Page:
At IDCWLaw creativity in arguing our cases is a bedrock principle. We took that principle and applied it to what seemingly was a staffing change, which is often a managerial prerogative. The Ulster County Sheriff’s Department supervisors work a different schedule than correction officers. The Department took the position that the scheduling disparity created supervisory overstaffing for one hour and supervisory understaffing for another hour. That is why they decided to change the supervisors’ start and end time of their shifts, to equalize their supervisory staffing levels.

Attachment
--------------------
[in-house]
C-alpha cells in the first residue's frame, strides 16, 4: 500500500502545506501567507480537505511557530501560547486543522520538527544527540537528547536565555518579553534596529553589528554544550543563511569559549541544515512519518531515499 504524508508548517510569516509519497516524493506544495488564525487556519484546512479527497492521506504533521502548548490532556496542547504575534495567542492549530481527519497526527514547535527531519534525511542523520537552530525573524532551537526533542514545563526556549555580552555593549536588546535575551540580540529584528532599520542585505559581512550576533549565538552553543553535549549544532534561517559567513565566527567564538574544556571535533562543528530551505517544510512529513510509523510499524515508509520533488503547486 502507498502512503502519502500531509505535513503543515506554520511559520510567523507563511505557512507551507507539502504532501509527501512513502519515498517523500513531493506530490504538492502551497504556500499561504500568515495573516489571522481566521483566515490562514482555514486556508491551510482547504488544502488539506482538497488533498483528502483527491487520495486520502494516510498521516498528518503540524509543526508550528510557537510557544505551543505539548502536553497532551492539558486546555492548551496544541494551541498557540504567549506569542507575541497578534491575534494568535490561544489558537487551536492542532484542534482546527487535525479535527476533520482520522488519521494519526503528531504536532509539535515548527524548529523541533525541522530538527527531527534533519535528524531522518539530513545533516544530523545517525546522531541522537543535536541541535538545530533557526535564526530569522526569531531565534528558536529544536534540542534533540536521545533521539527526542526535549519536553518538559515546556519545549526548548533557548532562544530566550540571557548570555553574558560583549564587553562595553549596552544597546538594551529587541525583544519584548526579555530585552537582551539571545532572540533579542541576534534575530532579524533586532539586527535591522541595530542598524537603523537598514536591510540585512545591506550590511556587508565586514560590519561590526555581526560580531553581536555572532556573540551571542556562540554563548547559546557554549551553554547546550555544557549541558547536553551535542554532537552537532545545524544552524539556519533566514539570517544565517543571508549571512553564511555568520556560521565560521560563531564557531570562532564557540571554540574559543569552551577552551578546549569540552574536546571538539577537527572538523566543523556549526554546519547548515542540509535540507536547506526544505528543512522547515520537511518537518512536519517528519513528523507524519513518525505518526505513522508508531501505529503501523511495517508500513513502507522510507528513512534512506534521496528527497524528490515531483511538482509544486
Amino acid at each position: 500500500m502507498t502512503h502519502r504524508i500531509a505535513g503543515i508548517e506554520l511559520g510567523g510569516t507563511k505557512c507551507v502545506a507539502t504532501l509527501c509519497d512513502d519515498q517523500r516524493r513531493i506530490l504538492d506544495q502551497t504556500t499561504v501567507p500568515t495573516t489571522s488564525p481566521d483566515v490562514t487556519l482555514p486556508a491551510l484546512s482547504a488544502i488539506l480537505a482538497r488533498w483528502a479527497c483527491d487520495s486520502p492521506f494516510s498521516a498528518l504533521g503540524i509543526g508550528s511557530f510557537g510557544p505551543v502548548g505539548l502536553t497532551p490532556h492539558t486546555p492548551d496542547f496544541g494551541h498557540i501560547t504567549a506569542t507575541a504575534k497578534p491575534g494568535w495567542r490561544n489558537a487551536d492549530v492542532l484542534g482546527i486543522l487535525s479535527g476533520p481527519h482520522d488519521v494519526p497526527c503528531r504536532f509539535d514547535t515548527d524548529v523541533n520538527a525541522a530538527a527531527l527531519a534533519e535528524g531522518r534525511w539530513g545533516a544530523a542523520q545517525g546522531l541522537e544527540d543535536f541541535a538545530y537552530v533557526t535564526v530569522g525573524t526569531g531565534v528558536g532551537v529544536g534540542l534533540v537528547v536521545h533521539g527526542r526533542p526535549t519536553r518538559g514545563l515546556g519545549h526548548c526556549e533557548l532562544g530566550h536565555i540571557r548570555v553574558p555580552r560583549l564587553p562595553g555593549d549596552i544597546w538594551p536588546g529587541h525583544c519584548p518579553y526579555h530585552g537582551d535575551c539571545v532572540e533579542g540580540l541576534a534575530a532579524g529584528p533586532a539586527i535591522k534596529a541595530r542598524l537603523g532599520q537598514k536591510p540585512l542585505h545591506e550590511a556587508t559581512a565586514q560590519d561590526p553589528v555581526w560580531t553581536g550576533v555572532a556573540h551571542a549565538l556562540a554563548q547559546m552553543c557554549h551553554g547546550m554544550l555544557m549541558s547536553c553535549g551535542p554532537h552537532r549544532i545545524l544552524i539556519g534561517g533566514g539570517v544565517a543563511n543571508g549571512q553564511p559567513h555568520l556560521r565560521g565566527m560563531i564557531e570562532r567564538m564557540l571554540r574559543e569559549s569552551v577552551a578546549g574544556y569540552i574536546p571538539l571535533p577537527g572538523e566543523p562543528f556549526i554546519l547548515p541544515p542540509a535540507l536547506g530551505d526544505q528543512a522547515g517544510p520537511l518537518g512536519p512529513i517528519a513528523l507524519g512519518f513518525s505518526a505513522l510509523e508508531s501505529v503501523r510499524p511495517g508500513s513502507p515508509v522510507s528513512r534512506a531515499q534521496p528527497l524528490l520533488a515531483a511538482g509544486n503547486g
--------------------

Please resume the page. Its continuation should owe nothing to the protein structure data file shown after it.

We challenged their decision to change the supervisor’s shift schedules, though it seemingly concerned staffing. We argued there was no evidence of a change in required staffing levels with the State Commission of Correction, but rather, this involved merely a change to the first line supervisors’ shift pattern. We also argued that no contractual provision reserved this kind of change to the Department, without negotiation. PERB agreed, and further held there was a sufficiently long practice of the then-current supervisor schedule such that members reasonably believed it would continue absent negotiations. PERB ordered the shifts revert back to what it was before the change, and that all affected members be compensated for any financial loss.